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Scott Morrison Budget Speech 2016-17

The Treasurer, Scott Morrison, has delivered the 2016-17 Budget Speech, his first for the Turnbull coalition government.

The Budget forecasts a deficit for 2016-17 of $37.1 billion, falling to $6 billion in 2019-20.
It tightens superannuation concessions and introduces a new Youth Employment Package with internships and wage subsidies for business.

The Budget cuts company tax for small business and raises the personal income tax threshold of $80,000 to $87,0000.

The full text of the Budget is shown below, with complete audio and video.


Download the Budget documents (PDF).

  • Listen to Morrison’s Budget Speech (31m)
  • Watch Morrison (31m)

Hansard transcript of Scott Morrison’s Budget Speech.

Appropriation Bill (No. 1) 2016-2017

First Reading

Message from the Administrator transmitting particulars of proposed expenditure and recommending appropriation announced.

Bill and explanatory memorandum presented by Mr Morrison.

Bill read a first time.

Mr MORRISON (Cook—Treasurer) (19:30): I move:

That this bill be now read a second time.

Mr Speaker, this cannot be just another budget, because these are extraordinary times.

This budget is an economic plan, it’s not just another budget.

Australians know that our future depends on how well we continue to grow and shape our economy as we transition from the unprecedented mining investment boom to a stronger, more diverse, new economy.

They know that their future, their jobs and those of their children and grandchildren depend on it. This is a very sensitive time.

Australians have clearly said we must have an economic plan to make this economic transition a success.

This economic plan is the foundation on which we can build a brighter, more secure future, in a stronger, new economy with more jobs.

This budget delivers our economic plan in three key ways.

First, by sticking to our plan for jobs and growth.

Tonight I will announce a growth friendly, 10-year enterprise tax plan to boost new investment, create and support jobs and increase real wages, starting with tax cuts and incentives for small and medium-sized business.

We will continue our investment in our National Innovation and Science Agenda—to create our own ideas boom, in every city, in every town, in every factory, farm, shop and office—including support for new start-up businesses.

Through our defence industry plan, we will secure an advanced local defence manufacturing industry, driving new high-tech jobs in Australia, including 3,600 direct jobs as part of the government’s naval shipbuilding plan.

More export opportunities will be opened up by following through on our export trade agreements that are already delivering new jobs and markets for Australian producers, manufacturers and service providers right across the country.

And I will announce tonight a new initiative to help more than 100,000 vulnerable young people into jobs, to be part of our growing economy by giving them real work experience with real employers that lead to real jobs.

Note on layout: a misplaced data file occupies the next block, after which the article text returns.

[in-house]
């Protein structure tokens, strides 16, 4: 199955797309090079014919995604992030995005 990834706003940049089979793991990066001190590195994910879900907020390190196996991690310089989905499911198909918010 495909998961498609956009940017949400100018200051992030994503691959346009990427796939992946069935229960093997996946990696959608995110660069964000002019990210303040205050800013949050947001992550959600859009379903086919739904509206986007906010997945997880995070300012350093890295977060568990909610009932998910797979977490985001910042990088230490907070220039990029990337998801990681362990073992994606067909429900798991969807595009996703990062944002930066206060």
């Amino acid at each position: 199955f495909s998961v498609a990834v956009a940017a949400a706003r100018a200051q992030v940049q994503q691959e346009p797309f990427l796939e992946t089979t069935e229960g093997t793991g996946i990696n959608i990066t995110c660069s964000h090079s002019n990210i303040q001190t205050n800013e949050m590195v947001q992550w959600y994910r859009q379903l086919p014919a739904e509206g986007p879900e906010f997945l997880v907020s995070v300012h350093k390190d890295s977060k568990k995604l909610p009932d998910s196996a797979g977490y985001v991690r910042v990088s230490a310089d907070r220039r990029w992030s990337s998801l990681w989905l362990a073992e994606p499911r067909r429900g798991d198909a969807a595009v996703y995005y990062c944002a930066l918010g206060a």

Second, by fixing specific problems in our tax system so we can sustainably cover the government’s responsibilities for the next generation.

This means combating tax avoidance, especially by multinationals, with new measures to ensure everyone pays the tax they should on what they earn in Australia, not avoid tax by shifting their profits offshore.

I will announce how we will close off generous superannuation tax concessions for Australia’s most wealthy and better target these tax concessions to hardworking Australians saving and investing for their retirement so as not to be dependent on the age pension.

And we will give hardworking Australians, and the thousands of Australian businesses that employ them, some tax relief so when they earn more, they will not be taxed more.

And third, by continuing to ensure the government lives within its means, to balance the budget and reduce the burden of long-term debt.

In this budget we will continue to cut unnecessary waste and keep government spending under control to balance the budget over time, as coalition governments always do.

We will continue to target welfare abuse to protect our social safety net and ensure it is there for Australia’s most vulnerable, in particular those with disabilities.

And we will continue to responsibly invest in infrastructure like roads, rail, dams and public transport and guarantee real, affordable funding for health and education services that Australians rely on.

The Turnbull government understands the economic challenges that Australia faces.

This budget is a practical, targeted and responsible economic plan that meets these challenges by clearing the way for jobs and growth, in a stronger, more diversified new economy.

It is the right plan. We have spent time getting it right because it is such an important foundation for everything else.

It is also a fully funded, affordable and sustainable plan.

This is important because hardworking Australians and their families know that when governments make promises with money that is not there, they either end up being let down or left with the bill.

This budget keeps us on a sustainable path to bring the budget back into balance.

The deficit in underlying cash balance terms is expected to reduce from $39.9 billion in 2015-16 to $37.1 billion, or 2.2 per cent as a share of the economy in 2016-17. The deficit is then projected to fall to $6 billion or just 0.3 per cent of GDP over the next four years to 2019-20.

We are achieving this by policies that continue to control spending.